Monthly Archives: February 2016

For the Love of Beer

Digital restorations of old photographs can be tricky. Some can be outright nightmarish. The more one zooms into the image, the more damage becomes visible. Somehow it becomes quite obsessive to fix ‘everything’ and I have had nights where I’ve been dreaming in pixels after a long session at the computer during the day.

In this beer advertising from the 1950s, the very pretty model with the very elegant hands holds this for today’s standards very unbeer-ish glass in the air, a bit like a chalice. It’s a fine piece of photography, but the 8×10″ print has suffered over time.

Resto

As always, my main goal is to get the digital restoration as close to what the image would have looked like on the day it was printed as possible. There’s a fine line in overdoing it.

In the original, the only things in sharp focus are the hands and the glass, the bottle was deliberately left slightly blurry, and the face of the model was totally out of focus. I did not change that, but made sure I worked very neatly on the hands and glass, which are the main focus.

In the close-ups you can see the damage, the scratches, all the little spots and specks, that needed to go.

Restob

And the fingerprint. It always makes my heart skip a beat, when I find fingerprints on photos. Yes, paper and inks back then were different, but please, please, please don’t ever handle photos, old or new, it doesn’t matter, unless you hands are clean and dry, and hold by the edges only. The white glove thing is a myth, I have attached a link to that here, if you’re interested in reading up on that.

And I have done some research on the beer, which is a fine brew from the Swan Brewery in Perth. You can purchase this very label for a reasonable amount on e-bay, if that takes your fancy.

Love the history part of old photos 🙂

 

Advertisements

Melting Crayons

Crayon4

Yes, it seems they are everywhere, certainly Pinterest is brimming with photos of great and successfully created Melted Crayon Art.

The madeit blog kindly did a ‘how to’, in their first of hopefully many more monthly DIY project how to’s. I had been mulling this melting crayon idea around in my head for some time, had wanted to tackle it in the school holidays, but alas ….

On an otherwise rather middle range exciting Wednesday I could have done the accounting and some cleaning and tidying but the ‘Crayation’ beckoned.

Since the kids are no more little there are no more bits of crayons in the house. I got two packs at the last grocery dash. And I already had a canvas, an oblong shape which I’ve had for ages with no real idea what to do with it. Now it time had come.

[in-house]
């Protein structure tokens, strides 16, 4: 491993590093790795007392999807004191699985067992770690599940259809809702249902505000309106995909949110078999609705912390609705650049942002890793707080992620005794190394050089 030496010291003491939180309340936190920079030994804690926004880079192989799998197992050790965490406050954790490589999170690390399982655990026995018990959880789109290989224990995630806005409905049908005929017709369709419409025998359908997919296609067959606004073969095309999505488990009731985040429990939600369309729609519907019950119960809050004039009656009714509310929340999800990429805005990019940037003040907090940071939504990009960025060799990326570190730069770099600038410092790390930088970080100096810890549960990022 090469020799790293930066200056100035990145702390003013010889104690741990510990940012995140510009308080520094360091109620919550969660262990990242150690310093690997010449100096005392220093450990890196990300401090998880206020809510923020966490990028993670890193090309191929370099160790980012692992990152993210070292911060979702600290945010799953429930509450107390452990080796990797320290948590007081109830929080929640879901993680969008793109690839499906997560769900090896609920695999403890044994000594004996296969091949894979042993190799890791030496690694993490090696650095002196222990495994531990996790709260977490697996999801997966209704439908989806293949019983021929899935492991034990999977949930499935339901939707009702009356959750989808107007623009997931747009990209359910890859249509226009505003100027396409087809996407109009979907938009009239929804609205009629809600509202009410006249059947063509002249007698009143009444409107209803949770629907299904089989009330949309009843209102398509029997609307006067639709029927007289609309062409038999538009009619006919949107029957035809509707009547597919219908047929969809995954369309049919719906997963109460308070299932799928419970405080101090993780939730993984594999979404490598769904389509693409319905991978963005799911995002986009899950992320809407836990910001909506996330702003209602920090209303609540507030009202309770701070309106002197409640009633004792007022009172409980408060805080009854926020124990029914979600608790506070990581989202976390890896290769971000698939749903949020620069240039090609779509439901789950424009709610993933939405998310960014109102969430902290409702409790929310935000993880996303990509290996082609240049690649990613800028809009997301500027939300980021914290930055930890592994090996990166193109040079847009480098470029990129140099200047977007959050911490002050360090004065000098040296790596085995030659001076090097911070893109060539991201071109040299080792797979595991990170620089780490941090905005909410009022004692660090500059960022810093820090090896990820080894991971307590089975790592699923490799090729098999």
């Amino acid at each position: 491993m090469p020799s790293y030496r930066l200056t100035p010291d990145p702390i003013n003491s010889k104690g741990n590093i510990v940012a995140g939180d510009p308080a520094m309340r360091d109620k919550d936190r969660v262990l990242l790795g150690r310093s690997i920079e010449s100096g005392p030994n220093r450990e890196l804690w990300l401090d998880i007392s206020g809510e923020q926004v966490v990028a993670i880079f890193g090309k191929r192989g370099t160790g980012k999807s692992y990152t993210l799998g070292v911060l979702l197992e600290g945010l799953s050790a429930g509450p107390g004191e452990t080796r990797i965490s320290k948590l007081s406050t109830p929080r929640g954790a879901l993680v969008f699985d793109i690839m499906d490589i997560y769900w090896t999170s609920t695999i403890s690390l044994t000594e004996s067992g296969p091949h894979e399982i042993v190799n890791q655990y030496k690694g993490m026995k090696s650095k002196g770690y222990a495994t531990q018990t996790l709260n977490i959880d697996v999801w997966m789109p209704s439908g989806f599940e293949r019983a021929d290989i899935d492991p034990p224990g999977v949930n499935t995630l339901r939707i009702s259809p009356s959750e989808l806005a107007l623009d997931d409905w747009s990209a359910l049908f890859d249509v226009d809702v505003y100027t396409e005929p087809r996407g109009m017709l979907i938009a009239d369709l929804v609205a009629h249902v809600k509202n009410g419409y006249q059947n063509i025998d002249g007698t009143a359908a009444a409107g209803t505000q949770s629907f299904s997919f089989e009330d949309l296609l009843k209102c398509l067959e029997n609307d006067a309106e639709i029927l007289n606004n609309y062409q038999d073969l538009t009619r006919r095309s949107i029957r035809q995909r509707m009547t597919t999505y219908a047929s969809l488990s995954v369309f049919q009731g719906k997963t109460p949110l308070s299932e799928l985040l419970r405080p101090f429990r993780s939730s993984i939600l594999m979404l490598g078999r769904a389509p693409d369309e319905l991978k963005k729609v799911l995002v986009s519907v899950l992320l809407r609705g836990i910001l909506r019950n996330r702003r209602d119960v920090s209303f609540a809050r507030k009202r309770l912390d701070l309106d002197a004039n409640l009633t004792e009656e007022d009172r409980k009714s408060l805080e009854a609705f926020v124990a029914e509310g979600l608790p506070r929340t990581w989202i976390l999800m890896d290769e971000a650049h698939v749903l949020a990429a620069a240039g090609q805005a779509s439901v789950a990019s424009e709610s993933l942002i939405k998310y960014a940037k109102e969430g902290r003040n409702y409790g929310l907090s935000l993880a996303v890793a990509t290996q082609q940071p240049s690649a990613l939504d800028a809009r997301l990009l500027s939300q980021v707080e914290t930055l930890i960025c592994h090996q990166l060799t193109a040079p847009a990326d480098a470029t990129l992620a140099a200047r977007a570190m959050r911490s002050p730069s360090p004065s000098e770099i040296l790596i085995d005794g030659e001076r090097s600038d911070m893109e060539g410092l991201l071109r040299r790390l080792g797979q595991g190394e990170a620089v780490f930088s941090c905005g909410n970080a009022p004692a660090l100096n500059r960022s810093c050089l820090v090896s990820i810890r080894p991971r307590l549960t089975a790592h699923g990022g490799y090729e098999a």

As a photographer, I like negative space, my cropping is usually such that the subject is not in the middle, but rather off center and even to the very sides of the image. It’s a thing.

And on Pinterest I spotted a few melted crayon images using negative space as well, negative space as in shapes and outlines of names etc. As the oblong shape of the canvas kind of lend itself to something longish I attempted a dolphin.

The blog also had pointed out that chasing bits of half melted crayon on kitchen bench and floor was an undesirable side-effect once the hair dryer is getting its work-out. Duly noted, which is why I decided to not break my crayons into pieces but somehow stick them on the canvas. Good old blue tac helped with that. Before that, I drew a rough outline of a dolphin with pencil on the canvas, and peeled the paper off the crayons. THAT was a really annoying and time consuming part … almost went back to accounting …. almost.

Crayon1

Crayon2

In sections, I went around the canvas, sticking complimenting colours of crayons on and, with the hair dryer on low, started melting the crayons. Generally, it worked really well, however, eventually the crayons just melt too much – and yes, blue tac melts, too – so the angle of the hairdryer did matter a lot. Regardless, many times bits of breaking off melting crayon just flew across the canvas.

You can see the trails of these runaway pieces in the picture.

After I finished the whole outline of the dolphin, I used some crayons to put some extra drips and swirls into the paintwork. Crayons melt really quickly, and dry really quickly, too, so one has to be reasonably fast.

I took a few photos before, but got totally absorbed during the process, and quite dirty, and my camera and dirty fingers are a no no. Plus I was literally running out of time, as this dolphin took me a good 2 hours to finish …. dinner and sports drives were waiting.